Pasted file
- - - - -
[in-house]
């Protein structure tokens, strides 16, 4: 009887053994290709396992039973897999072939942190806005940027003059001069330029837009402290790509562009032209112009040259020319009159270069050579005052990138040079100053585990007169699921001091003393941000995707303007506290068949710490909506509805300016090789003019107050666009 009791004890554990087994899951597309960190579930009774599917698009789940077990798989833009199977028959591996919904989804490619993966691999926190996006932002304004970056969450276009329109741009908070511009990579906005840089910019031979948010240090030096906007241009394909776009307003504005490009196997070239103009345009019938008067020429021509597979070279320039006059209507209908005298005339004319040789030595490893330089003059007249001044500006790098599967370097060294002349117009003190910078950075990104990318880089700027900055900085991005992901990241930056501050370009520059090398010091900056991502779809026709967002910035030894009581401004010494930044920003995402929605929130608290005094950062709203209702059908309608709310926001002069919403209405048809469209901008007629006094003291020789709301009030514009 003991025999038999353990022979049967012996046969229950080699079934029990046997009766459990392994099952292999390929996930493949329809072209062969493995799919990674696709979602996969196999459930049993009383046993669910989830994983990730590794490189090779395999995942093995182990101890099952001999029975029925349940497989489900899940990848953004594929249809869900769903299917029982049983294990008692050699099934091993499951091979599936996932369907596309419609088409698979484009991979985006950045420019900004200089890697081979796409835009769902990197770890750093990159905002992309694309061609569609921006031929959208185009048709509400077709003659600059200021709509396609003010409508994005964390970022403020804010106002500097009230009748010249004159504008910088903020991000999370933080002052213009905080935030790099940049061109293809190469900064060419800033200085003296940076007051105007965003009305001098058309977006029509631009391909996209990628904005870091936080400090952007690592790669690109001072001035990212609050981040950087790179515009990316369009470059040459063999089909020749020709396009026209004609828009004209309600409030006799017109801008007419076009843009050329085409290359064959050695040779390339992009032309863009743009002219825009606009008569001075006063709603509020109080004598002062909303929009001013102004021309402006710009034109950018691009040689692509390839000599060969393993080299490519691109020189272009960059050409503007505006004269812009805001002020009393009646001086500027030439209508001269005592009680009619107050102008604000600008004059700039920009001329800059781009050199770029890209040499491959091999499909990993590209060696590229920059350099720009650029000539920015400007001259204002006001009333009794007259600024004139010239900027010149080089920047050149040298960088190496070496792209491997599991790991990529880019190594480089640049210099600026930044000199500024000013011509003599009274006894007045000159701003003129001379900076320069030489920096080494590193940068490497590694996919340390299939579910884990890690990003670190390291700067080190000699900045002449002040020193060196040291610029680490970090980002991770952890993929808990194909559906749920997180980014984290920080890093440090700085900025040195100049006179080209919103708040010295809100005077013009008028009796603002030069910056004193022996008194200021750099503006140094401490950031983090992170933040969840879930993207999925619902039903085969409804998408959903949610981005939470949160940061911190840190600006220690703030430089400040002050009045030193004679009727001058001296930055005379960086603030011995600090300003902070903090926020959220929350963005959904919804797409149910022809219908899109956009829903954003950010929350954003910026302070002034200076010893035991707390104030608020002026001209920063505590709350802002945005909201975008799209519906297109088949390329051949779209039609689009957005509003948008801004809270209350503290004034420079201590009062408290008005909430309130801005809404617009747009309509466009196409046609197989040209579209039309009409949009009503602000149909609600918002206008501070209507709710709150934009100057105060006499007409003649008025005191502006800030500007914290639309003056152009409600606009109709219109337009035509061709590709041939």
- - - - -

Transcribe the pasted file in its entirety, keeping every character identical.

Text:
[in-house]
């Protein structure tokens, strides 16, 4: 009887053994290709396992039973897999072939942190806005940027003059001069330029837009402290790509562009032209112009040259020319009159270069050579005052990138040079100053585990007169699921001091003393941000995707303007506290068949710490909506509805300016090789003019107050666009 009791004890554990087994899951597309960190579930009774599917698009789940077990798989833009199977028959591996919904989804490619993966691999926190996006932002304004970056969450276009329109741009908070511009990579906005840089910019031979948010240090030096906007241009394909776009307003504005490009196997070239103009345009019938008067020429021509597979070279320039006059209507209908005298005339004319040789030595490893330089003059007249001044500006790098599967370097060294002349117009003190910078950075990104990318880089700027900055900085991005992901990241930056501050370009520059090398010091900056991502779809026709967002910035030894009581401004010494930044920003995402929605929130608290005094950062709203209702059908309608709310926001002069919403209405048809469209901008007629006094003291020789709301009030514009 003991025999038999353990022979049967012996046969229950080699079934029990046997009766459990392994099952292999390929996930493949329809072209062969493995799919990674696709979602996969196999459930049993009383046993669910989830994983990730590794490189090779395999995942093995182990101890099952001999029975029925349940497989489900899940990848953004594929249809869900769903299917029982049983294990008692050699099934091993499951091979599936996932369907596309419609088409698979484009991979985006950045420019900004200089890697081979796409835009769902990197770890750093990159905002992309694309061609569609921006031929959208185009048709509400077709003659600059200021709509396609003010409508994005964390970022403020804010106002500097009230009748010249004159504008910088903020991000999370933080002052213009905080935030790099940049061109293809190469900064060419800033200085003296940076007051105007965003009305001098058309977006029509631009391909996209990628904005870091936080400090952007690592790669690109001072001035990212609050981040950087790179515009990316369009470059040459063999089909020749020709396009026209004609828009004209309600409030006799017109801008007419076009843009050329085409290359064959050695040779390339992009032309863009743009002219825009606009008569001075006063709603509020109080004598002062909303929009001013102004021309402006710009034109950018691009040689692509390839000599060969393993080299490519691109020189272009960059050409503007505006004269812009805001002020009393009646001086500027030439209508001269005592009680009619107050102008604000600008004059700039920009001329800059781009050199770029890209040499491959091999499909990993590209060696590229920059350099720009650029000539920015400007001259204002006001009333009794007259600024004139010239900027010149080089920047050149040298960088190496070496792209491997599991790991990529880019190594480089640049210099600026930044000199500024000013011509003599009274006894007045000159701003003129001379900076320069030489920096080494590193940068490497590694996919340390299939579910884990890690990003670190390291700067080190000699900045002449002040020193060196040291610029680490970090980002991770952890993929808990194909559906749920997180980014984290920080890093440090700085900025040195100049006179080209919103708040010295809100005077013009008028009796603002030069910056004193022996008194200021750099503006140094401490950031983090992170933040969840879930993207999925619902039903085969409804998408959903949610981005939470949160940061911190840190600006220690703030430089400040002050009045030193004679009727001058001296930055005379960086603030011995600090300003902070903090926020959220929350963005959904919804797409149910022809219908899109956009829903954003950010929350954003910026302070002034200076010893035991707390104030608020002026001209920063505590709350802002945005909201975008799209519906297109088949390329051949779209039609689009957005509003948008801004809270209350503290004034420079201590009062408290008005909430309130801005809404617009747009309509466009196409046609197989040209579209039309009409949009009503602000149909609600918002206008501070209507709710709150934009100057105060006499007409003649008025005191502006800030500007914290639309003056152009409600606009109709219109337009035509061709590709041939």